On Aug. 2, 2006, Elon Musk, co-founder and CEO of Tesla Motors, released a blog called, “The Secret Tesla Motors Master Plan (just between you and me),” in which he explained the premise behind Tesla.
“Our long term plan is to build a wide range of models, including affordably priced family cars,” Musk wrote on the blog. “This is because the overarching purpose of Tesla Motors (and the reason I am funding the company) is to help expedite the move from a mine-and-burn hydrocarbon economy towards a solar electric economy, which I believe to be the primary, but not exclusive, sustainable solution.”
Fast-forward to March 31, the first date that buyers could place a pre-order for Tesla’s new model, the Tesla Model 3, an affordable family car that Musk discussed in his blog almost 10 years ago. On this day, 115,000 pre-orders were placed, surpassing Wall Street analysts’ estimates of 100,000 pre-orders within the first two weeks. Elon Musk himself was surprised at the numbers.
“Definitely going to need to rethink production planning...” Musk tweeted after the 198,000th preorder came through.
Musk will likely be forced to rethink Tesla’s production process even more to meet customer demand and put that many cars on the road. In the first week of pre-orders, more than 325,000 down-payments of $1,000 were made.
Tesla has only produced and sold 110,000 cars in its entire lifetime, which spanned about a decade. Now the company will have to find a way to triple that production in a much shorter time frame.
The base model of the car is projected to cost about $35,000, a more affordable option than previous Tesla models.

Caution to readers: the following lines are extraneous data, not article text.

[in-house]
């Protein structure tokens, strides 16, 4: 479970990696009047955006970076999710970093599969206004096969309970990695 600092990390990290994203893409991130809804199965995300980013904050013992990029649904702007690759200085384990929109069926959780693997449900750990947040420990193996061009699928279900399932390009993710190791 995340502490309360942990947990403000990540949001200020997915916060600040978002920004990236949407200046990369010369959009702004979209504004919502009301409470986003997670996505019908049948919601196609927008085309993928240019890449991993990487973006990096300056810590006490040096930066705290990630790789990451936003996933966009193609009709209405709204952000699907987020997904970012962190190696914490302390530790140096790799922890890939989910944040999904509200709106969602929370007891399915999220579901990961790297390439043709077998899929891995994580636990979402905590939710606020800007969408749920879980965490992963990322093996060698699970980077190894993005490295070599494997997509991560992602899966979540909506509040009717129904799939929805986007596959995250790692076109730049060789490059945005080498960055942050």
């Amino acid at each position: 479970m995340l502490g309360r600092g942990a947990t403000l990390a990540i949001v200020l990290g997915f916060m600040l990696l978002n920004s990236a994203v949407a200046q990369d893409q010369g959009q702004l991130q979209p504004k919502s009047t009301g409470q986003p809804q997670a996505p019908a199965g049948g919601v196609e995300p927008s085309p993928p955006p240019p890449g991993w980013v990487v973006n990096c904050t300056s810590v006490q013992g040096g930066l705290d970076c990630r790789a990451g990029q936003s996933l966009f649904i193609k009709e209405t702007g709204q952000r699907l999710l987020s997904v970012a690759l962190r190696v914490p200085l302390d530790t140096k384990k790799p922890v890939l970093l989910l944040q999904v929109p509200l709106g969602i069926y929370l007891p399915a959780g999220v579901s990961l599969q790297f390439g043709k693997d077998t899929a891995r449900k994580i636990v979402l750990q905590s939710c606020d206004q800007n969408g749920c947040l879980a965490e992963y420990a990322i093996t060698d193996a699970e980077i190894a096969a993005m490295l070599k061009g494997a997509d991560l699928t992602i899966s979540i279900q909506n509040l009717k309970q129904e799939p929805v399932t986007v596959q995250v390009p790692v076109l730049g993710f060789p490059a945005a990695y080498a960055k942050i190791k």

The first Tesla car was the Roadster, an all-electric sports car that started at $109,000. The revenue that came from this vehicle was put straight into research and development for the next car, the Model S, which cost $89,000. Tesla also created an SUV, the Model X, around the same time.
Musk thanked customers who bought his previous automobiles during the first phase of the Model 3 unveiling.
“The Model S and X made the Model 3 possible,” Musk said during the unveiling. “So to all of you who bought an S or an X, thanks for paying for this.”
The Model 3 is the third car and the last step in Tesla Motor’s master plan. Tesla has already had problems meeting orders on time in the past. However, Musk remains optimistic, as he expects half a million pre-orders to come in before the second phase of the Model 3 announcement.
Recently, larger companies, such as General Motors (GM) in particular, have also been investing in the electric car market. GM has been working on the Chevrolet Volt since 2010, which is now capable of driving up to 53 miles per charge before it starts using gas to power its electric engine.
GM has attempted to boost its growth in the market by revealing the Chevrolet Bolt, which is predicted to be the Model 3’s closest competitor. The Bolt is priced similarly to the Model 3 at $30,000. Both companies boast that their cars have a driving range of more than 200 miles per charge.
Tesla is not expected to make its first deliveries of the Model 3 until late 2017, and full production might not happen until 2020, but those dates did not deter buyers from standing in lines with hundreds of other people to place a pre-order in stores, even though they could have waited a day to place a pre-order online. With crowds that large, it might just be a matter of time before Musk’s vision of motor vehicles becoming entirely electric comes into fruition.